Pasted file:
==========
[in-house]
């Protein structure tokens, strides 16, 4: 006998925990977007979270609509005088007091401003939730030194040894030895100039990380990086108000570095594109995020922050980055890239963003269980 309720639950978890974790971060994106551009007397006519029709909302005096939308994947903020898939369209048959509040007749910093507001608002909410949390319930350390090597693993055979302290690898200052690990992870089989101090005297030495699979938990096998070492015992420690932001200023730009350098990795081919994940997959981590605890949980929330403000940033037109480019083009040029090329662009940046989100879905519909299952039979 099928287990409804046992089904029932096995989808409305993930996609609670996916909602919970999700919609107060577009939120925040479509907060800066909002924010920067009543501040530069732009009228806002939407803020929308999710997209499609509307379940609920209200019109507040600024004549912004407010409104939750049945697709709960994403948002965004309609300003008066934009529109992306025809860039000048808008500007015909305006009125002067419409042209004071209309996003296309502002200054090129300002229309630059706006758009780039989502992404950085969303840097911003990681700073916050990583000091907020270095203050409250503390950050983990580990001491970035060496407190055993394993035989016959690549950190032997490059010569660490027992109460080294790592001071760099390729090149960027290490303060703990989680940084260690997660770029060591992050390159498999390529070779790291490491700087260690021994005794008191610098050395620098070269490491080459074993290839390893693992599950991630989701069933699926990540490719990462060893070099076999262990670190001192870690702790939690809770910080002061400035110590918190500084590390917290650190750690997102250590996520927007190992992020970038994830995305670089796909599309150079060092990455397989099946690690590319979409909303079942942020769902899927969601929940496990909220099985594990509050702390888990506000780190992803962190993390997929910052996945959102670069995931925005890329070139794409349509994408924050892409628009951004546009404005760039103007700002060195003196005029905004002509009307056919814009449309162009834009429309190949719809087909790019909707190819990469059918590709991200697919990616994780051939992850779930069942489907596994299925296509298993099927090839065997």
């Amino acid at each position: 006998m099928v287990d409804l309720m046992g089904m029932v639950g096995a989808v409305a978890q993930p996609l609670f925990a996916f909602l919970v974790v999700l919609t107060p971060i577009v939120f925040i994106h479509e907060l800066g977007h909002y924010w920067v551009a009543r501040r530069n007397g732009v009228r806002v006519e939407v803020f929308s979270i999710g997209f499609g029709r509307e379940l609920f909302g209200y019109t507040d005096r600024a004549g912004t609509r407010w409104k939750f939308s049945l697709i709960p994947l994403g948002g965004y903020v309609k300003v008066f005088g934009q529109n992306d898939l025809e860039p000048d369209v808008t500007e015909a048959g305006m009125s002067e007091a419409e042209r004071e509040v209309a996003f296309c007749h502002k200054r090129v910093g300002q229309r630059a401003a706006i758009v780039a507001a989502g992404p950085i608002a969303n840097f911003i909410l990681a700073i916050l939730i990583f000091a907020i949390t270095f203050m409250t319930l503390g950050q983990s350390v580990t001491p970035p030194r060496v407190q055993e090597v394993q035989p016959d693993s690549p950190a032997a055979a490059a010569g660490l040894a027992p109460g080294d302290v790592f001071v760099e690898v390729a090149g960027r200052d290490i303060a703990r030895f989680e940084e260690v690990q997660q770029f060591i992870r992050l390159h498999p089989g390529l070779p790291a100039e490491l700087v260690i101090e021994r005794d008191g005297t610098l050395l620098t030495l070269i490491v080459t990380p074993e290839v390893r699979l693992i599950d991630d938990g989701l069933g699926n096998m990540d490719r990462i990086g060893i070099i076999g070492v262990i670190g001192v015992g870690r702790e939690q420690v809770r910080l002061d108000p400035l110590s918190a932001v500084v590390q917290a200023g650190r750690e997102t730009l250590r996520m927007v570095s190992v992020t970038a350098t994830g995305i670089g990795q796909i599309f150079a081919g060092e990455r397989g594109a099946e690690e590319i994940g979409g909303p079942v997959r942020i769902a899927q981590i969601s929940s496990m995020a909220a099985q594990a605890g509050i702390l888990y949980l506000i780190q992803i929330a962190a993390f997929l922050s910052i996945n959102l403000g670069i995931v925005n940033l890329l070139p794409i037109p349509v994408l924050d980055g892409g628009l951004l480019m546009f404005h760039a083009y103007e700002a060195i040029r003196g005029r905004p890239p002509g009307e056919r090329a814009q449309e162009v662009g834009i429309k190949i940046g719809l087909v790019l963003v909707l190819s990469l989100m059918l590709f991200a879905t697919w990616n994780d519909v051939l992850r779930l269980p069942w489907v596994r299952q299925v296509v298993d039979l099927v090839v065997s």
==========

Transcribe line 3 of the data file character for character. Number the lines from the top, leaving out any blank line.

């Amino acid at each position: 006998m099928v287990d409804l309720m046992g089904m029932v639950g096995a989808v409305a978890q993930p996609l609670f925990a996916f909602l919970v974790v999700l919609t107060p971060i577009v939120f925040i994106h479509e907060l800066g977007h909002y924010w920067v551009a009543r501040r530069n007397g732009v009228r806002v006519e939407v803020f929308s979270i999710g997209f499609g029709r509307e379940l609920f909302g209200y019109t507040d005096r600024a004549g912004t609509r407010w409104k939750f939308s049945l697709i709960p994947l994403g948002g965004y903020v309609k300003v008066f005088g934009q529109n992306d898939l025809e860039p000048d369209v808008t500007e015909a048959g305006m009125s002067e007091a419409e042209r004071e509040v209309a996003f296309c007749h502002k200054r090129v910093g300002q229309r630059a401003a706006i758009v780039a507001a989502g992404p950085i608002a969303n840097f911003i909410l990681a700073i916050l939730i990583f000091a907020i949390t270095f203050m409250t319930l503390g950050q983990s350390v580990t001491p970035p030194r060496v407190q055993e090597v394993q035989p016959d693993s690549p950190a032997a055979a490059a010569g660490l040894a027992p109460g080294d302290v790592f001071v760099e690898v390729a090149g960027r200052d290490i303060a703990r030895f989680e940084e260690v690990q997660q770029f060591i992870r992050l390159h498999p089989g390529l070779p790291a100039e490491l700087v260690i101090e021994r005794d008191g005297t610098l050395l620098t030495l070269i490491v080459t990380p074993e290839v390893r699979l693992i599950d991630d938990g989701l069933g699926n096998m990540d490719r990462i990086g060893i070099i076999g070492v262990i670190g001192v015992g870690r702790e939690q420690v809770r910080l002061d108000p400035l110590s918190a932001v500084v590390q917290a200023g650190r750690e997102t730009l250590r996520m927007v570095s190992v992020t970038a350098t994830g995305i670089g990795q796909i599309f150079a081919g060092e990455r397989g594109a099946e690690e590319i994940g979409g909303p079942v997959r942020i769902a899927q981590i969601s929940s496990m995020a909220a099985q594990a605890g509050i702390l888990y949980l506000i780190q992803i929330a962190a993390f997929l922050s910052i996945n959102l403000g670069i995931v925005n940033l890329l070139p794409i037109p349509v994408l924050d980055g892409g628009l951004l480019m546009f404005h760039a083009y103007e700002a060195i040029r003196g005029r905004p890239p002509g009307e056919r090329a814009q449309e162009v662009g834009i429309k190949i940046g719809l087909v790019l963003v909707l190819s990469l989100m059918l590709f991200a879905t697919w990616n994780d519909v051939l992850r779930l269980p069942w489907v596994r299952q299925v296509v298993d039979l099927v090839v065997s």